Law & Order recap: the sins of the father come to roost

Law & Order
Cosgrove (Jeffrey Donovan) and Bernard (Anthony Anderson) interrogate a suspect on Law & Order. Pic credit: NBC

The sins of the father often fall upon the son.

After a case of handling a dangerous serial killer, Law & Order tackled a sadly typical case of a school shooting. 

But this led to a debate on how responsible a person is rather than their parents, putting Price in a tricky position in Legacy. 

A teacher’s final lesson

At Davenport, an upscale high school, two teachers were arguing over banning Romeo & Juliet when they found the body of teacher Harry Gleason in a classroom. 

Katie Sandler (Suzanne Slade) talked of last seeing Gleason after a school play and couldn’t figure out a motive. Sadly, the school video cameras had been hacked to erase the footage. 

The hacker was Dylan West (Pierson Salvador), a student at the school. His father, Patrick, (Demi Castro), let the cops search their home. They found Gleason’s nameplate and a girl’s lacrosse trophy in his room.

Dylan claimed he’d stolen the items as part of an online challenge and erased the video to cover it. He denied shooting Gleason and provided a video of him at home during the murder.

Patrick said that “half the parents” of the school hated Gleason for things like forcing parents to sign a pledge against racism. 

While the detectives debated the issues, they found Liz Wayland (Catherine LeFrere), who had threatened Gleason. She said she was upset about what she saw as kids using a “learning disability” scam to slack off on studying. She denied killing him as she was out of town during the murder. 

Wayland pointed the cops to George Pratt, whose son Ethan had been expelled for singing a song violating the school’s racial policies. That led Bernard to snap at Cosgrove, “it’s never okay for a white man to use that word.”

Finding the killer but a dark turn

Pratt had a record for owning several guns, including the possible murder weapon. He denied doing it even though he had been at the school that evening. 

The police found video footage of the evening that showed a teen coming out of the school with blood on his clothes. He was Cooper Young (Christopher Bailey), whose mother Abby (Lianne Marie Dobbs) urged him not to talk, thinking he would get the blame on his own.

Sandler explained Cooper had been suspended for a fight, which was out of character for a good student. Checking his locker, the detectives found a drawing of a man with a gun and a note to meet Cooper after the play.

Cooper revealed Bennett Richardson had sent him the note as they got into a fight. Bennett pulled a gun on Cooper when Gleason came in and ended up being shot. Cooper wanted to help Gleason, but it was too late. 

The cops searched Bennett’s home, finding both more rounds for the gun and artwork matching the note. Bennett (Stephen Moran) was arrested as his parents, John (Darren Goldstein) and Sarah (Bonnie Somerville), called their lawyer. 

Price wanted to try Bennett as an adult, with McCoy agreeing over Maroun’s objections. Bennett’s lawyer Scott Quinn (Maury Ginsberg) pushed for bail. Bennett’s parents were willing to pay for police to watch Bennett, and the judge agreed. 

Bennett filed a self-defense plea, claiming he was fearful of Cooper’s “bullying” and claimed that shooting Gleason was an accident. Price didn’t buy it, but Maroun warned some jurors could be open to the idea.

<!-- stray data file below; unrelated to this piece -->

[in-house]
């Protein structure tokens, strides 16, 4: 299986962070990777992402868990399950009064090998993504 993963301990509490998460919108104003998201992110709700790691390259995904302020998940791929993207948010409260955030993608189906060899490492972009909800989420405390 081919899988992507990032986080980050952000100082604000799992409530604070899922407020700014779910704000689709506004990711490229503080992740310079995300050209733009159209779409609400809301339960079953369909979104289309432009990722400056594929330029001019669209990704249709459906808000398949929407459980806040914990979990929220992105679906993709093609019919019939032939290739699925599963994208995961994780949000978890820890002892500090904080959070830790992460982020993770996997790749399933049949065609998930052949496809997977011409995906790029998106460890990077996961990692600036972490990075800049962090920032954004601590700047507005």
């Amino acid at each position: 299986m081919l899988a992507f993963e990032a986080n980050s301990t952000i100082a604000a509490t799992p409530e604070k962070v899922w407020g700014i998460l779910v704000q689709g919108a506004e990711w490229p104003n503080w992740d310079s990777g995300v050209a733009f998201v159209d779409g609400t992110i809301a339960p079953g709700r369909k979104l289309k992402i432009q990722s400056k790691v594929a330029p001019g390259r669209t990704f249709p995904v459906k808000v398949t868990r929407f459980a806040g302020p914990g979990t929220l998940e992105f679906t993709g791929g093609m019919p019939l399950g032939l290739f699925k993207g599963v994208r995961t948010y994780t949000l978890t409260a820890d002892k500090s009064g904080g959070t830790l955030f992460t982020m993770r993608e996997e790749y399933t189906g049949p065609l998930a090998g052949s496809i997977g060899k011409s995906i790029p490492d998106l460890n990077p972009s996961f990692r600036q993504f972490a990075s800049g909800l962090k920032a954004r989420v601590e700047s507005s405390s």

An art teacher showed some of Bennett’s past works, proving some violent thoughts, including burning down the school. When he told his parents, Bennett responded by slashing him with a box cutter, even while claiming it was an accident. He admitted his father paid him a hundred grand to keep quiet about it. 

Word came that Bennett had taken some pills, but the doctor speculated it wasn’t a serious suicide attempt but a cry for help. The Richardsons were upset because Quinn was going to use this to prove Bennett was unfit to stand trial.

A recovered Bennett said he never intended to kill anyone. He blamed his father for telling him to fight back and thought bringing his dad’s gun to school was the way to do it. Price mused on the father being more responsible for this mess. 

The sins of the father come to roost

While the shrink said Bennett was fit to stand trial, Price wanted to turn the prosecution onto John, Bennett’s father. McCoy was thrown at Price ready to charge the elder Richardson but let him try.

The entire case rested on Bennett being willing to testify against his father, which he was obviously reluctant to do unless he got immunity. McCoy pointed out Bennett was the one who pulled the trigger and they had a more solid case on Bennett. 

Price snapped that holding people accountable for disturbed kids’ actions could prevent further shootings and promised he could win the case. A reluctant Bennett talked of his father letting him have boxing lessons and other aggressive outlets rather than handling his temper.

But on the stand, Bennett finally decided he couldn’t turn on his father and refused to talk, even though it meant a contempt charge. This meant any of his testimony was disqualified. 

That left Sarah to choose between either her son or her husband in jail. She agreed to testify for Bennett, with Price then arguing John used verbal abuse on Bennett. 

Sarah testified to John and Bennett bonding over guns and hunting. She added John loved his son even as Price pointed out the man outfitted his mentally unstable son with weapons and a “stand your ground” attitude. 

The jury found John guilty with Sarah hugging Bennett while telling Price to “go to Hell.” He left the broken family alone in the courtroom.

It was a tricky case that continued the debate on how much responsibility a father has for his son’s dark crimes.

Law & Order Season 21 airs Thursdays at 8/7c on NBC.

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